Hinduism Cārvāka
by
Ramkrishna Bhattacharya
  • LAST MODIFIED: 11 January 2018
  • DOI: 10.1093/obo/9780195399318-0194

Introduction

Although Cārvāka is a proper name, the Cārvāka, also called Lokāyata, has been used as the generic name for all schools and doctrines of materialism that flourished in India from the time of the Buddha (6th–5th century BCE). It continued to reappear until the 12th century CE. Thereafter, all written records, including the base text (a collection of aphorisms) and commentaries thereon seem to have disappeared. All that remains is a set of fragments, a handful of aphorisms, and extracts from the commentaries (five of such works are known). They have been collected from (1) a number of doxographical works prepared by the opponents of the Cārvāka, and (2) the works of opponents, which comprise, besides the Brahmanical authors (mainly belonging to the Nyāya-Vaiśeṣika and Vedānta schools), the Buddhist and the Jain polemicists. All of them were intent on refuting materialism and established their own religious and philosophical doctrines. Despite the absence of any text embodying the doctrine of the Cārvākas (the claim that Jayarāśi’s Tattvopaplavasiṃha is a Cārvāka text is disputed) and the paucity of information regarding them, it is possible, however tentatively, to reconstruct the basics of materialism as it arose and developed at various times in different parts of India. Materialism in the Indian context starts with a number of denials—of the existence of the Other World, of the disembodied soul, of the infallibility of the Veda, and of any God or gods. It also asserts the priority of matter over consciousness and insists on perception as the first of the means of knowledge (as against faith in the veracity of any holy book or inference based on such works). It will, however, be unwise to think of materialism as a single system of philosophy that contained the same cluster of views, current over millennia in all parts of India. On the other hand, it is reasonable to treat the appearance of the Cārvāka as the last school of materialists in or around the 8th century CE as the watershed, dividing the old materialists from the new. The fundamental ideas of old materialism are first found in two Tamil epics, the Maṇimēkalai and the Nīlakeci, composed by a Buddhist and a Jain poet, respectively. In North India, however, the language of the available fragments is classical Sanskrit. One Bṛhaspati is called the originator of the system both in North and South Indian sources.

General Overview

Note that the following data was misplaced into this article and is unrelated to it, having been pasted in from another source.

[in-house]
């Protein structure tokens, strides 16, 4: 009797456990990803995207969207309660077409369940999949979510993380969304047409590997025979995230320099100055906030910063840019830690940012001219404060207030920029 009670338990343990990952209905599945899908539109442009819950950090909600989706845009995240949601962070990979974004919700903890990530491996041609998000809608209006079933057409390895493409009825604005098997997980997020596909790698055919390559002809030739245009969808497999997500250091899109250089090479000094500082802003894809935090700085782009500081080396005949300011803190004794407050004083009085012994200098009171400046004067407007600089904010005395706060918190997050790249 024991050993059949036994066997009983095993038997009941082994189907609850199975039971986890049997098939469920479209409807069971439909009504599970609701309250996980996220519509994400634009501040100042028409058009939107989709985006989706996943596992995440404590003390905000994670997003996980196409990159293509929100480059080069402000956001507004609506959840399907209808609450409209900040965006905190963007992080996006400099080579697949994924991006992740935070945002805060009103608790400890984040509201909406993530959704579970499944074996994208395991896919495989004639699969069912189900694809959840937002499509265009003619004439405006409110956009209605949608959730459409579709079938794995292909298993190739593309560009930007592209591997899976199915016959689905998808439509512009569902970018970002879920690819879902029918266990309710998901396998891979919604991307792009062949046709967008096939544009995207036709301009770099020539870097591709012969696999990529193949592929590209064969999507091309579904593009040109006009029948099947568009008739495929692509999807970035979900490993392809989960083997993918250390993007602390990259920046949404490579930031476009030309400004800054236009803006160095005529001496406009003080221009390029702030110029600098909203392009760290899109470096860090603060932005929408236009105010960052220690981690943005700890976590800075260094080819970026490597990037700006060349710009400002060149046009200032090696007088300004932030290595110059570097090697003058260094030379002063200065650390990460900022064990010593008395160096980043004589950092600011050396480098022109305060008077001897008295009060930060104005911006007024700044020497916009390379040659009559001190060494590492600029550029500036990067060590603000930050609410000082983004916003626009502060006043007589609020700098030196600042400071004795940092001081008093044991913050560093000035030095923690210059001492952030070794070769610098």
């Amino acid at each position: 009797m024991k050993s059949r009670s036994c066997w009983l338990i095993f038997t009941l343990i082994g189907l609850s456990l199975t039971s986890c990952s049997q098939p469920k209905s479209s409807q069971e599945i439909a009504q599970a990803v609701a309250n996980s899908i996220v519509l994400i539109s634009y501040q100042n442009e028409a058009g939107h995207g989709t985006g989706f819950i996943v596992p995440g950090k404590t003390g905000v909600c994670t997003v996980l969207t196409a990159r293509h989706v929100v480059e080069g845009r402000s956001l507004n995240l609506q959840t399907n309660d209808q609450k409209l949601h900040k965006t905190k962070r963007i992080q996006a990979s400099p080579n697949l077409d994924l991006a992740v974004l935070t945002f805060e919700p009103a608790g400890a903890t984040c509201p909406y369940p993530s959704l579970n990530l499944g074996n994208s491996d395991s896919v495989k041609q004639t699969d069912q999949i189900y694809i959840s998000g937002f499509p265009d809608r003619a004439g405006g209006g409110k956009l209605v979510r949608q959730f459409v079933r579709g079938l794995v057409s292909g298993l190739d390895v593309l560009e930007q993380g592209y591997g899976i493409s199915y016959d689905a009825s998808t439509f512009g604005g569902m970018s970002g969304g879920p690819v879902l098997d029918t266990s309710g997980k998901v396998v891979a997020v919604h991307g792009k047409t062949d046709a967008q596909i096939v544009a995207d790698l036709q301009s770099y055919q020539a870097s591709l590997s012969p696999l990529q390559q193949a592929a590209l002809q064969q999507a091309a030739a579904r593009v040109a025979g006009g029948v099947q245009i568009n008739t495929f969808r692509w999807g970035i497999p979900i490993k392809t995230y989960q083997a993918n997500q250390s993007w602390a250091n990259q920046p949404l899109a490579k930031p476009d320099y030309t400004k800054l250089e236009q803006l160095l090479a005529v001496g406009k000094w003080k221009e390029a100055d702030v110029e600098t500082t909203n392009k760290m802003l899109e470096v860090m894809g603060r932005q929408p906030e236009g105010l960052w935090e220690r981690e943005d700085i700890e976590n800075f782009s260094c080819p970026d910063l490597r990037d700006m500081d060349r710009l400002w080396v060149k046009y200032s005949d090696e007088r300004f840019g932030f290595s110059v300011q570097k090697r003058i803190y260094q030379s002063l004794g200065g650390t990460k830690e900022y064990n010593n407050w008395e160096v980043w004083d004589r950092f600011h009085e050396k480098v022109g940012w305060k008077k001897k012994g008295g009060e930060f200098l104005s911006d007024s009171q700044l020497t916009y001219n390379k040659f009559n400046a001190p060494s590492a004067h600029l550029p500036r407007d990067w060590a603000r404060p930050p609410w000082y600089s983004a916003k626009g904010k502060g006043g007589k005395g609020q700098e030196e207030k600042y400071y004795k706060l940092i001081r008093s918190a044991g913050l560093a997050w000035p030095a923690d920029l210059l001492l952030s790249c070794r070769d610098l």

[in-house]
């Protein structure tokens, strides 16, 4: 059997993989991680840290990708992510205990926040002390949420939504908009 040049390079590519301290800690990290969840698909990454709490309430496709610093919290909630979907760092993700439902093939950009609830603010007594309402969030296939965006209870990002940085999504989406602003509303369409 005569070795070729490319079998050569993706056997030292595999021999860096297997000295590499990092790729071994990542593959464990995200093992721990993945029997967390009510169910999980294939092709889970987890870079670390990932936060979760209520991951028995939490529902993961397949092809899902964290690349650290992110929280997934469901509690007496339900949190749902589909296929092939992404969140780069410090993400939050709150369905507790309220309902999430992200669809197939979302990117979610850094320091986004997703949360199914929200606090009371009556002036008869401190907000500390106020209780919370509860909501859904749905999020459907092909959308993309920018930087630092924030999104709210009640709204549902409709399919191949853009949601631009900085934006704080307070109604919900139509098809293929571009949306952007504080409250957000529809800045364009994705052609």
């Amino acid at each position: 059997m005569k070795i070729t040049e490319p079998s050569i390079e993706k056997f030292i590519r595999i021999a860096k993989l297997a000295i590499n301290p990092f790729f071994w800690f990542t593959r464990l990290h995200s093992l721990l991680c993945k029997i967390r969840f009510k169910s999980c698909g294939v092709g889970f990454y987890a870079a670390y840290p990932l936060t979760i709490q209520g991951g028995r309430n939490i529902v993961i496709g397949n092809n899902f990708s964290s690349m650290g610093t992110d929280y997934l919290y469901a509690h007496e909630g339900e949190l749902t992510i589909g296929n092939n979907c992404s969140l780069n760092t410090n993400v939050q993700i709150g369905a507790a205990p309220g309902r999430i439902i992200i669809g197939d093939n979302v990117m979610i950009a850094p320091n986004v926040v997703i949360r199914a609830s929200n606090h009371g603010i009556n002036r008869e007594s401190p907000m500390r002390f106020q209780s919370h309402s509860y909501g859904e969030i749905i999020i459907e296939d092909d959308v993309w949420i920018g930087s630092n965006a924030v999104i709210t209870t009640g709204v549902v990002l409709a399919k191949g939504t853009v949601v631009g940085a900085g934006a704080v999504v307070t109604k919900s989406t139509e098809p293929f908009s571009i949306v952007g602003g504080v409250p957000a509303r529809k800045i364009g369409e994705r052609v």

Proto-materialist views in India can be traced in their incipient stage in the relatively late sections of the Vedas, but it would be too much to claim that “Vedic religion, philosophy, and ethics had a naturalistic origin and were materialistic in character” (as proposed by Gupta 1987, p. 246). The first statement concerning doubt, not in the existence of any creator of the world (as in the Ṛgveda 10.129), but in what happens to humans after their death, is expressed unambiguously in Kaṭha Upaniṣad 1.1.20. This may very well be taken as the point of departure signifying the growing predominance of the view that sought to deny the existence of heaven and hell. The concept that became the battleground between the naysayers (nāstika) and the yeahsayers (āstika) had its origin in this Upaniṣad. In spite of the unavailability of the base text and any commentary thereon, there are just enough fragments that enable us to form an overall view of the Cārvākas. Bhattacharya 2011, Namai 1976 (cited under Anthologies), and Shastri 1957 provide collections of such fragments. Some of the sources have been scrutinized and found to have been derived from Buddhist and Jain works (Bhattacharya 2013b, cited under Journal Articles, including Book Reviews), for they were opposed to eating meat and drinking spirituous liquor in the sacrifices and rites for the ancestors. They, too, did not believe in the status of the Veda as an infallible means of knowledge. In these respects they were at one with the materialists. Scholars generally agree on the materialistic character of the Cārvāka system. Dasgupta 1975, Frauwallner 1973, and Sinha 1956 (all cited under Histories of Indian Philosophy), along with Franco 2011 and Franco and Preisendanz 1998 (both cited under Encyclopedias), provide synoptic accounts of the basic tenets. Chattopadhyaya 1989 studies the doctrinal aspects. The sources, both primary and secondary, are translated in Chattopadhyaya and Gangopadhyaya 1990 (cited under Anthologies). However, there is no unanimity concerning some aspects, such as whether the Cārvāka was a philosophical system at all (Gokhale 2015 holds that the Lokāyata/Cārvākas were merely a group of freethinkers). However, Saletore 1942 (cited under Journal Articles, including Book Reviews) provides enough epigraphic evidence treating the Cārvāka on a par with Nyāya, Mīmāṃsā, Sāṃkhya, and so on. Whether all materialists in India accepted perception alone as the valid means of knowledge is another point of dispute. Although it is certainly known that the Cārvākas admitted both perception and perception-based inference as two valid means of knowledge, most of the older books and modern textbooks continue to represent the materialists as admitting perception alone. Whether Jayarāśi Bhaṭṭa was a Cārvāka (materialist or not) is another issue on which opinions are still divided. A separate section dealing with the problem will be found below. The South Indian (Tamil) sources of materialism were first pointed out by Vanamamalai 1973 (cited under Journal Articles, including Book Reviews). Tibetan sources are also being made use of more recently; see Del Toso 2010 (cited under Journal Articles, including Book Reviews). Bhattacharya 2013a (cited under Journal Articles, including Book Reviews) proposes to distinguish between the pre-Cārvāka (who flourished prior to the 8th century CE) and the Cārvāka (8th century onward) materialists. Most authors have tried to reconstruct the materialist system as it developed in India. The emphasis of Chattopadhyaya 1959 and Chattopadhyaya 1989 is on the doctrinal rather than the historical aspects. Gupta 1987 seeks to trace the roots of such doctrines in the Vedas. Mittal 1974 and Shastri 1957 rely more on later, post-Vedic texts. Riepe 1961 extends the area of materialism to non-Cārvāka systems, such as Sāṃkhya and Nyāya-Vaiśeṣika. Gokhale 2015, contrary to the prevalent perspectives, describes them as freethinkers rather than materialists. Bhattacharya 2011 covers a wider area and provides a collection of fragments (aphorisms, extracts from the lost commentaries, and some verses traditionally ascribed to the Cārvāka). It also questions the widely accepted views that the Cārvākas were hedonists and admitted no other means of knowledge than perception.